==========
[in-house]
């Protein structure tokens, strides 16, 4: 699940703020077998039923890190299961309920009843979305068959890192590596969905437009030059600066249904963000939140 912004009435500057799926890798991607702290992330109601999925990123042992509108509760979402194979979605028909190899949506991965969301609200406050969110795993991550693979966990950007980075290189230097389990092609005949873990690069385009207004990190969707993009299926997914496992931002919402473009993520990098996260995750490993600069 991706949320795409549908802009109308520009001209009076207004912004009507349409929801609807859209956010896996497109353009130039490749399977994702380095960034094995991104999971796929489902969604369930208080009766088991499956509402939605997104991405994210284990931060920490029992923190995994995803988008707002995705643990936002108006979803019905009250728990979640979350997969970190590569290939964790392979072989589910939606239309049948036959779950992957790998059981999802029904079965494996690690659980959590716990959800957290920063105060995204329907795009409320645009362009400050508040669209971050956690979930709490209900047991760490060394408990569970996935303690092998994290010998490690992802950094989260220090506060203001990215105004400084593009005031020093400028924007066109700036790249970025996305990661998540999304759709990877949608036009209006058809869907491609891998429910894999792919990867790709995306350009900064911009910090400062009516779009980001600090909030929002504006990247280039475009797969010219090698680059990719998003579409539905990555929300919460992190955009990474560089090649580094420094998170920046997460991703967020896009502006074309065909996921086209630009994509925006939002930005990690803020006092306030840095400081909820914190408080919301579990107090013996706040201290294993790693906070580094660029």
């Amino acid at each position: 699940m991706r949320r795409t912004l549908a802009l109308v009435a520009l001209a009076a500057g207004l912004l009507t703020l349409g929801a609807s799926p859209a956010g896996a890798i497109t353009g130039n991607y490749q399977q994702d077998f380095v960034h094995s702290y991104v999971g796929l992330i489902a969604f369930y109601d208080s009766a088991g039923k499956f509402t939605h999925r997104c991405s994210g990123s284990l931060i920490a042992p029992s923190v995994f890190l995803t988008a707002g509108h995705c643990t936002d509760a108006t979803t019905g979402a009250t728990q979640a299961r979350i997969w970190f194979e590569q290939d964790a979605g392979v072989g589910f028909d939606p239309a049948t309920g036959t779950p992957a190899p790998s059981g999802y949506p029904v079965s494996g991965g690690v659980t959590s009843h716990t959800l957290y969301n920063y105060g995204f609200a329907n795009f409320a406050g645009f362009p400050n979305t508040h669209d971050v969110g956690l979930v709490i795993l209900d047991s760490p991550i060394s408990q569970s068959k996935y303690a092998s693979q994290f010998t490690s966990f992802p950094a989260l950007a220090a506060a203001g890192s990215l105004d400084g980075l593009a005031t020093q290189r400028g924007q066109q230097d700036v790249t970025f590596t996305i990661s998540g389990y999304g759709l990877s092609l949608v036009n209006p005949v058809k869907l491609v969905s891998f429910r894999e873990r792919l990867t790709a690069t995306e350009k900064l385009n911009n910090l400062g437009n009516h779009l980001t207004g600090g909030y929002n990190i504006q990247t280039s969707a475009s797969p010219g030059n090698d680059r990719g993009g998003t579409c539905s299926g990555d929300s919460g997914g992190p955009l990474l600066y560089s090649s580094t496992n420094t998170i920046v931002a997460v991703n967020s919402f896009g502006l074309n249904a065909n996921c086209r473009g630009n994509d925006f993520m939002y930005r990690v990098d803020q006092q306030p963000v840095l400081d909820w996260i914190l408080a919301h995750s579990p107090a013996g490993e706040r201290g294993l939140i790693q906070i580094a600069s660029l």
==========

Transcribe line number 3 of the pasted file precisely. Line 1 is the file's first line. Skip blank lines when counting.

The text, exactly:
């Amino acid at each position: 699940m991706r949320r795409t912004l549908a802009l109308v009435a520009l001209a009076a500057g207004l912004l009507t703020l349409g929801a609807s799926p859209a956010g896996a890798i497109t353009g130039n991607y490749q399977q994702d077998f380095v960034h094995s702290y991104v999971g796929l992330i489902a969604f369930y109601d208080s009766a088991g039923k499956f509402t939605h999925r997104c991405s994210g990123s284990l931060i920490a042992p029992s923190v995994f890190l995803t988008a707002g509108h995705c643990t936002d509760a108006t979803t019905g979402a009250t728990q979640a299961r979350i997969w970190f194979e590569q290939d964790a979605g392979v072989g589910f028909d939606p239309a049948t309920g036959t779950p992957a190899p790998s059981g999802y949506p029904v079965s494996g991965g690690v659980t959590s009843h716990t959800l957290y969301n920063y105060g995204f609200a329907n795009f409320a406050g645009f362009p400050n979305t508040h669209d971050v969110g956690l979930v709490i795993l209900d047991s760490p991550i060394s408990q569970s068959k996935y303690a092998s693979q994290f010998t490690s966990f992802p950094a989260l950007a220090a506060a203001g890192s990215l105004d400084g980075l593009a005031t020093q290189r400028g924007q066109q230097d700036v790249t970025f590596t996305i990661s998540g389990y999304g759709l990877s092609l949608v036009n209006p005949v058809k869907l491609v969905s891998f429910r894999e873990r792919l990867t790709a690069t995306e350009k900064l385009n911009n910090l400062g437009n009516h779009l980001t207004g600090g909030y929002n990190i504006q990247t280039s969707a475009s797969p010219g030059n090698d680059r990719g993009g998003t579409c539905s299926g990555d929300s919460g997914g992190p955009l990474l600066y560089s090649s580094t496992n420094t998170i920046v931002a997460v991703n967020s919402f896009g502006l074309n249904a065909n996921c086209r473009g630009n994509d925006f993520m939002y930005r990690v990098d803020q006092q306030p963000v840095l400081d909820w996260i914190l408080a919301h995750s579990p107090a013996g490993e706040r201290g294993l939140i790693q906070i580094a600069s660029l």